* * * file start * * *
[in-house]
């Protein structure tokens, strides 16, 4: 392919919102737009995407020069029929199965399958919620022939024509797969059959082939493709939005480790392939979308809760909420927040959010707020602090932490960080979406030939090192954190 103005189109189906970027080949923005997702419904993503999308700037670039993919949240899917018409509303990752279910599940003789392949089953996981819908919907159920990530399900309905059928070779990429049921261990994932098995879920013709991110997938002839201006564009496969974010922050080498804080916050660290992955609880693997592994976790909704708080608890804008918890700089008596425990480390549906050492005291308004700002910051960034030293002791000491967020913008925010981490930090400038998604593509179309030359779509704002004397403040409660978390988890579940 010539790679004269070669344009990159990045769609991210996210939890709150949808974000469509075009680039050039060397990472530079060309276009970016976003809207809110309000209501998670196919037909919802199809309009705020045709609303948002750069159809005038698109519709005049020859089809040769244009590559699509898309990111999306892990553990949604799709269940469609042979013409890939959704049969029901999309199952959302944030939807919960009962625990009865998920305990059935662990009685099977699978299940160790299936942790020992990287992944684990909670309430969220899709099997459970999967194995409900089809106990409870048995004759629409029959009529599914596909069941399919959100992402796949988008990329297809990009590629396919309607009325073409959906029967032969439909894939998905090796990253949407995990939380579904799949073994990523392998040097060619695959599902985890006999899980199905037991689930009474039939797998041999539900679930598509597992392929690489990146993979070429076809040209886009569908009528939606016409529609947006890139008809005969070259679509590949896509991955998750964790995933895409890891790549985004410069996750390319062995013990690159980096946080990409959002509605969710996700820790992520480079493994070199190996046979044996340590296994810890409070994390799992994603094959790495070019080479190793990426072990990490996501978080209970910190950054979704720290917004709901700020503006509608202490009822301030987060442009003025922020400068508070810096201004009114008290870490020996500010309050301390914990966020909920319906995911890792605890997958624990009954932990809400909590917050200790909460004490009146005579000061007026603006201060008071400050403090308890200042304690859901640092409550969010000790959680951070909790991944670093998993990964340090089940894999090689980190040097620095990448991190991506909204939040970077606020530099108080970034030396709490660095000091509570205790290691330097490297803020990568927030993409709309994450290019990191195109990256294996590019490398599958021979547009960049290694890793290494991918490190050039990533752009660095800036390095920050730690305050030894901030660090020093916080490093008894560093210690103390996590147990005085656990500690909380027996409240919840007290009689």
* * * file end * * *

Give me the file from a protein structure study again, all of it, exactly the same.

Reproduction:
[in-house]
């Protein structure tokens, strides 16, 4: 392919919102737009995407020069029929199965399958919620022939024509797969059959082939493709939005480790392939979308809760909420927040959010707020602090932490960080979406030939090192954190 103005189109189906970027080949923005997702419904993503999308700037670039993919949240899917018409509303990752279910599940003789392949089953996981819908919907159920990530399900309905059928070779990429049921261990994932098995879920013709991110997938002839201006564009496969974010922050080498804080916050660290992955609880693997592994976790909704708080608890804008918890700089008596425990480390549906050492005291308004700002910051960034030293002791000491967020913008925010981490930090400038998604593509179309030359779509704002004397403040409660978390988890579940 010539790679004269070669344009990159990045769609991210996210939890709150949808974000469509075009680039050039060397990472530079060309276009970016976003809207809110309000209501998670196919037909919802199809309009705020045709609303948002750069159809005038698109519709005049020859089809040769244009590559699509898309990111999306892990553990949604799709269940469609042979013409890939959704049969029901999309199952959302944030939807919960009962625990009865998920305990059935662990009685099977699978299940160790299936942790020992990287992944684990909670309430969220899709099997459970999967194995409900089809106990409870048995004759629409029959009529599914596909069941399919959100992402796949988008990329297809990009590629396919309607009325073409959906029967032969439909894939998905090796990253949407995990939380579904799949073994990523392998040097060619695959599902985890006999899980199905037991689930009474039939797998041999539900679930598509597992392929690489990146993979070429076809040209886009569908009528939606016409529609947006890139008809005969070259679509590949896509991955998750964790995933895409890891790549985004410069996750390319062995013990690159980096946080990409959002509605969710996700820790992520480079493994070199190996046979044996340590296994810890409070994390799992994603094959790495070019080479190793990426072990990490996501978080209970910190950054979704720290917004709901700020503006509608202490009822301030987060442009003025922020400068508070810096201004009114008290870490020996500010309050301390914990966020909920319906995911890792605890997958624990009954932990809400909590917050200790909460004490009146005579000061007026603006201060008071400050403090308890200042304690859901640092409550969010000790959680951070909790991944670093998993990964340090089940894999090689980190040097620095990448991190991506909204939040970077606020530099108080970034030396709490660095000091509570205790290691330097490297803020990568927030993409709309994450290019990191195109990256294996590019490398599958021979547009960049290694890793290494991918490190050039990533752009660095800036390095920050730690305050030894901030660090020093916080490093008894560093210690103390996590147990005085656990500690909380027996409240919840007290009689």